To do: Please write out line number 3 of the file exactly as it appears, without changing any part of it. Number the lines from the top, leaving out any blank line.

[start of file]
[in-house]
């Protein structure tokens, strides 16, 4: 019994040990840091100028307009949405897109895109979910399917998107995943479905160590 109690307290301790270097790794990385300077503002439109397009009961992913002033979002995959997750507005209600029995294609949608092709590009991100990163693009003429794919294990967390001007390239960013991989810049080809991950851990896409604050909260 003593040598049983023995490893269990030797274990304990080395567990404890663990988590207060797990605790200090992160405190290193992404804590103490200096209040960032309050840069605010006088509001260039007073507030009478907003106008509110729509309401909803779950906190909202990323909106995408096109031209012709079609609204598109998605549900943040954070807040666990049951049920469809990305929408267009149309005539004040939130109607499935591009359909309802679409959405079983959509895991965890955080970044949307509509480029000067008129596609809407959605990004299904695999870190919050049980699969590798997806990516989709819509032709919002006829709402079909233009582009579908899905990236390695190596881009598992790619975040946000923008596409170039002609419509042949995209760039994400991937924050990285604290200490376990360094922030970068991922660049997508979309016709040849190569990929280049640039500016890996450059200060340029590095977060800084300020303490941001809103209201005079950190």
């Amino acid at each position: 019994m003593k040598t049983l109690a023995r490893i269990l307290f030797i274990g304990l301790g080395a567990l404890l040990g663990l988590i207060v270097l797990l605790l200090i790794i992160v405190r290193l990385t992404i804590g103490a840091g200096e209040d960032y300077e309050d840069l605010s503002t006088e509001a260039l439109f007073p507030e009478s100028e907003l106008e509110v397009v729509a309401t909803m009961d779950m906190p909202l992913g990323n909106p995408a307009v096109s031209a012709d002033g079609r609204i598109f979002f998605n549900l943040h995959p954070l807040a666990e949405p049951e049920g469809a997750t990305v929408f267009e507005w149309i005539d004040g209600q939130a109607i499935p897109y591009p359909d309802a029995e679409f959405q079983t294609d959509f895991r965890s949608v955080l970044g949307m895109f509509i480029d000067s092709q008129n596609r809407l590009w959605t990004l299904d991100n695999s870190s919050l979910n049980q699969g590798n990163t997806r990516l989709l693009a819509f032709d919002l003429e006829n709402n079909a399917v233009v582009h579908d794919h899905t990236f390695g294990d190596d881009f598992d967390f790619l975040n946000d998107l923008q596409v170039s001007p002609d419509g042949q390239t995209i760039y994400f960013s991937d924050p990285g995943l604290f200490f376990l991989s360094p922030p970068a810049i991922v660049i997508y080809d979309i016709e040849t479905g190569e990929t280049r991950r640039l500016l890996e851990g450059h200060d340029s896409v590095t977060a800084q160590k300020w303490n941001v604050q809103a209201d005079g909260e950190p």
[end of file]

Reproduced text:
């Amino acid at each position: 019994m003593k040598t049983l109690a023995r490893i269990l307290f030797i274990g304990l301790g080395a567990l404890l040990g663990l988590i207060v270097l797990l605790l200090i790794i992160v405190r290193l990385t992404i804590g103490a840091g200096e209040d960032y300077e309050d840069l605010s503002t006088e509001a260039l439109f007073p507030e009478s100028e907003l106008e509110v397009v729509a309401t909803m009961d779950m906190p909202l992913g990323n909106p995408a307009v096109s031209a012709d002033g079609r609204i598109f979002f998605n549900l943040h995959p954070l807040a666990e949405p049951e049920g469809a997750t990305v929408f267009e507005w149309i005539d004040g209600q939130a109607i499935p897109y591009p359909d309802a029995e679409f959405q079983t294609d959509f895991r965890s949608v955080l970044g949307m895109f509509i480029d000067s092709q008129n596609r809407l590009w959605t990004l299904d991100n695999s870190s919050l979910n049980q699969g590798n990163t997806r990516l989709l693009a819509f032709d919002l003429e006829n709402n079909a399917v233009v582009h579908d794919h899905t990236f390695g294990d190596d881009f598992d967390f790619l975040n946000d998107l923008q596409v170039s001007p002609d419509g042949q390239t995209i760039y994400f960013s991937d924050p990285g995943l604290f200490f376990l991989s360094p922030p970068a810049i991922v660049i997508y080809d979309i016709e040849t479905g190569e990929t280049r991950r640039l500016l890996e851990g450059h200060d340029s896409v590095t977060a800084q160590k300020w303490n941001v604050q809103a209201d005079g909260e950190p």